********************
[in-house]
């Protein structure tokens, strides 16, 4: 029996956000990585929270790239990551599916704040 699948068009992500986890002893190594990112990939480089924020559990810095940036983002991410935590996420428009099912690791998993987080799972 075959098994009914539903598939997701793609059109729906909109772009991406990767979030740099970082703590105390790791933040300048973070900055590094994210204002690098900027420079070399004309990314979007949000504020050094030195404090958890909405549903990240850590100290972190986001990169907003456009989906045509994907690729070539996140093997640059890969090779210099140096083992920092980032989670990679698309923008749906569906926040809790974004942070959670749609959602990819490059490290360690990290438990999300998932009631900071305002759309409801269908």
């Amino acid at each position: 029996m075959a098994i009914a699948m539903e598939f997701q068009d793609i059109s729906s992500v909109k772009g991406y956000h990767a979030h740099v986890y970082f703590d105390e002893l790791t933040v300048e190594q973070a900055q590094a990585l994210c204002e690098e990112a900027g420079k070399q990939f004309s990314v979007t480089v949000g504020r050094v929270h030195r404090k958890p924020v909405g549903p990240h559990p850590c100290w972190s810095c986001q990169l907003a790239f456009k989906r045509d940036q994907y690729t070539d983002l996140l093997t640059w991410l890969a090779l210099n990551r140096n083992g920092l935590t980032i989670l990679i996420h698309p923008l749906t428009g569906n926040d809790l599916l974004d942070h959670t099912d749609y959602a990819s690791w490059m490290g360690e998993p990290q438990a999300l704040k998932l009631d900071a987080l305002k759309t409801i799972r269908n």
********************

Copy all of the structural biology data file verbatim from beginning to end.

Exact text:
[in-house]
């Protein structure tokens, strides 16, 4: 029996956000990585929270790239990551599916704040 699948068009992500986890002893190594990112990939480089924020559990810095940036983002991410935590996420428009099912690791998993987080799972 075959098994009914539903598939997701793609059109729906909109772009991406990767979030740099970082703590105390790791933040300048973070900055590094994210204002690098900027420079070399004309990314979007949000504020050094030195404090958890909405549903990240850590100290972190986001990169907003456009989906045509994907690729070539996140093997640059890969090779210099140096083992920092980032989670990679698309923008749906569906926040809790974004942070959670749609959602990819490059490290360690990290438990999300998932009631900071305002759309409801269908």
């Amino acid at each position: 029996m075959a098994i009914a699948m539903e598939f997701q068009d793609i059109s729906s992500v909109k772009g991406y956000h990767a979030h740099v986890y970082f703590d105390e002893l790791t933040v300048e190594q973070a900055q590094a990585l994210c204002e690098e990112a900027g420079k070399q990939f004309s990314v979007t480089v949000g504020r050094v929270h030195r404090k958890p924020v909405g549903p990240h559990p850590c100290w972190s810095c986001q990169l907003a790239f456009k989906r045509d940036q994907y690729t070539d983002l996140l093997t640059w991410l890969a090779l210099n990551r140096n083992g920092l935590t980032i989670l990679i996420h698309p923008l749906t428009g569906n926040d809790l599916l974004d942070h959670t099912d749609y959602a990819s690791w490059m490290g360690e998993p990290q438990a999300l704040k998932l009631d900071a987080l305002k759309t409801i799972r269908n």